Powers: Dogs and babies
All About Pets
Arriving at the Courthouse Square recently to walk with my ever eager pups, I quickly noticed two young women pushing their babies in strollers and accompanied by a very sweet looking Pitbull/yellow lab mix, Miya.
After writing last week about the over abundance of dog bites reported and the huge insurance claims that are paid out each year, I loved seeing these little guys, about ten months old, reaching out their hands to touch and pet this dog.
Talk about a gentle soul, Miya takes the prize. I was wondering how she, who is 12 years old, adjusted to having a baby in the house so I asked a lot of questions of mom. Jessica Ruttle. Miya was an only dog for a couple of years and went everywhere with Jessica. After losing their other dog, they thought about getting another dog but then realized that a baby was on the way.
Preparing Miya for a new family member, a very tiny, vulnerable one, took some planning and training, but it worked beautifully. Miya was pretty well trained - Jessica took dog training very seriously, but also made it a pleasurable experience for Miya. Miya had her own space in the house with her comfortable bed.
When baby Adrian arrived, Miya was allowed to be near the baby and very soon realized that this was a new member of the family. As the baby began crawling around, he also was given his space. Neither of them ventured into the other’s private space. But in the common areas, they interacted and learned to trust and care about each other. And also, Adrian was taught not to crawl around or onto Miya while she was sleeping.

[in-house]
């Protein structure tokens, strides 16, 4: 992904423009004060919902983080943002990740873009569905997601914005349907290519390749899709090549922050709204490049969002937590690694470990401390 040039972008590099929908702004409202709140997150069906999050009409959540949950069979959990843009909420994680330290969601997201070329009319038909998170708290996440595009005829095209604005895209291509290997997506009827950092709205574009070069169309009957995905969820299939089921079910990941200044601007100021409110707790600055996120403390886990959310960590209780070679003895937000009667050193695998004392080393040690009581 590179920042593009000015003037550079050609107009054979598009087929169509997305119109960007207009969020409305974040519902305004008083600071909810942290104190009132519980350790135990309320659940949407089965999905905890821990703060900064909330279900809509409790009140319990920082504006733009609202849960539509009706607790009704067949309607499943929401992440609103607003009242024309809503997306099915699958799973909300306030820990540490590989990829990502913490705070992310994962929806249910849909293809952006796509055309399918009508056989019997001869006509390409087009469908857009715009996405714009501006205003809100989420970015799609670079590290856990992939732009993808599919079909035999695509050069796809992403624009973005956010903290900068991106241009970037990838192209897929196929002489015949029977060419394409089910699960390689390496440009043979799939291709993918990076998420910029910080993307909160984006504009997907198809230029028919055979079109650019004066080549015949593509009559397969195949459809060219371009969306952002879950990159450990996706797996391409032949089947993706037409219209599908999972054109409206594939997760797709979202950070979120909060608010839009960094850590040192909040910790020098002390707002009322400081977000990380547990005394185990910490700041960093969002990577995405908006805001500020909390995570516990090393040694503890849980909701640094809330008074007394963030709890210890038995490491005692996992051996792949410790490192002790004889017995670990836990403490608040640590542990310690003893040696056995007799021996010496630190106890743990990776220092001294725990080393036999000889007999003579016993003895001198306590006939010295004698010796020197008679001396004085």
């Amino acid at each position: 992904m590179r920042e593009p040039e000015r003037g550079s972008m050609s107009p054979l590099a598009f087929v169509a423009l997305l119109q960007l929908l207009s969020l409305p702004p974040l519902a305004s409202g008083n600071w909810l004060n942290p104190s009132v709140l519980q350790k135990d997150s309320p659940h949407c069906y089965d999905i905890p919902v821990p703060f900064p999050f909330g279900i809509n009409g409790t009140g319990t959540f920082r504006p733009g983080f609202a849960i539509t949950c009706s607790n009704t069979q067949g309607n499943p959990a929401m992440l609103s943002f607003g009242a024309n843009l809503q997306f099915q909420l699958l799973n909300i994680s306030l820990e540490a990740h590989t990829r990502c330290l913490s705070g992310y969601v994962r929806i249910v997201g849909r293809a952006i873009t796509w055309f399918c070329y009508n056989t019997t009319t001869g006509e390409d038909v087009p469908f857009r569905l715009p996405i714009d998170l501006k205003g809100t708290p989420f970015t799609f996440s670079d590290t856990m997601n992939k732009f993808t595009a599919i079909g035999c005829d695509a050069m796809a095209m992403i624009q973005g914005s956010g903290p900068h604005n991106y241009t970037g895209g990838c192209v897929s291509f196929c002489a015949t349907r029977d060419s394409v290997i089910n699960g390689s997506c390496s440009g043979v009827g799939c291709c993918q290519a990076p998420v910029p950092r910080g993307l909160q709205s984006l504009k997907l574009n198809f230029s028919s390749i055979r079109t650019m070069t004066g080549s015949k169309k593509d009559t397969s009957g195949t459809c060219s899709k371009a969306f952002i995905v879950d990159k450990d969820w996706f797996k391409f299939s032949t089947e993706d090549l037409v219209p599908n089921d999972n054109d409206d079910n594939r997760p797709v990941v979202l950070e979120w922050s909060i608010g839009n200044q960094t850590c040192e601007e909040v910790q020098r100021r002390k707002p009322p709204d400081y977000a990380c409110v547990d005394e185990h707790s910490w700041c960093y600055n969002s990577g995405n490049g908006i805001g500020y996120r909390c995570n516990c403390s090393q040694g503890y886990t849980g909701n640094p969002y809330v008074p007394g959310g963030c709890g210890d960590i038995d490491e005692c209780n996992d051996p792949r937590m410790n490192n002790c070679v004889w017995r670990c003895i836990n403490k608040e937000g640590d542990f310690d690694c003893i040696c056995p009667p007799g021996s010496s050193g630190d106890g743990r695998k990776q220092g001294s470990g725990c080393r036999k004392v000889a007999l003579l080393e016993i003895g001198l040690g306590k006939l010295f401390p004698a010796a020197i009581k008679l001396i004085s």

One of the most helpful things, according to Jessica, was the constant walking - Adrian in his stroller and Miya walking along side. This togetherness created a kind of pack mentality like Miya had with her dog siblings, and she realized that now this little human was part of this family pack, relates Jessica.
Jessica’s best friend, Lindsey Saiz, has baby Harper, and the two children are very close in age. Miya has accepted Harper into her fold. Both children are being taught how to interact with a dog, how and where to pet them and to be respectful of their space.
Jessica believes that 90% of dog bites happen by accident. She stresses that children should always be supervised around any animal.
Proper training is so vitally important. All pups should attend a dog training class - not just to learn basic behaviors, but also, to be involved with other people and dogs. Socialization is vital. It is also important for a dog to have his own space in the house. If there is a lot of noise, lots of people around or if the dog simply needs a time out, he can go to that space, feel safe and know that he will not be disturbed. This can be a comfortable dog bed in the corner or a cozy crate where the door is open so he can come and go.
Exercise is also very important, whether the dog enjoys chasing a ball, doing some fun tricks or just taking some good walks. Just like children, our dogs need the opportunity to expel some of their energy.
A few years ago, some Pitbull dogs were rescued from Michale Vick’s dog fighting business. They were bred to fight. But after their rescue, many of them were trained to be therapy dogs. They learned to trust people and other dogs and they loved their new lives.
Dogs generally try to do what is expected of them. They want to please us. We need to set some basic rules, make the guidelines clear and generously reward good behavior. This leads to happy dogs and happy people!
Christy Powers is a free lance writer whose passion is studying and writing about pet health, nutrition and training. She can be reached at firstname.lastname@example.org.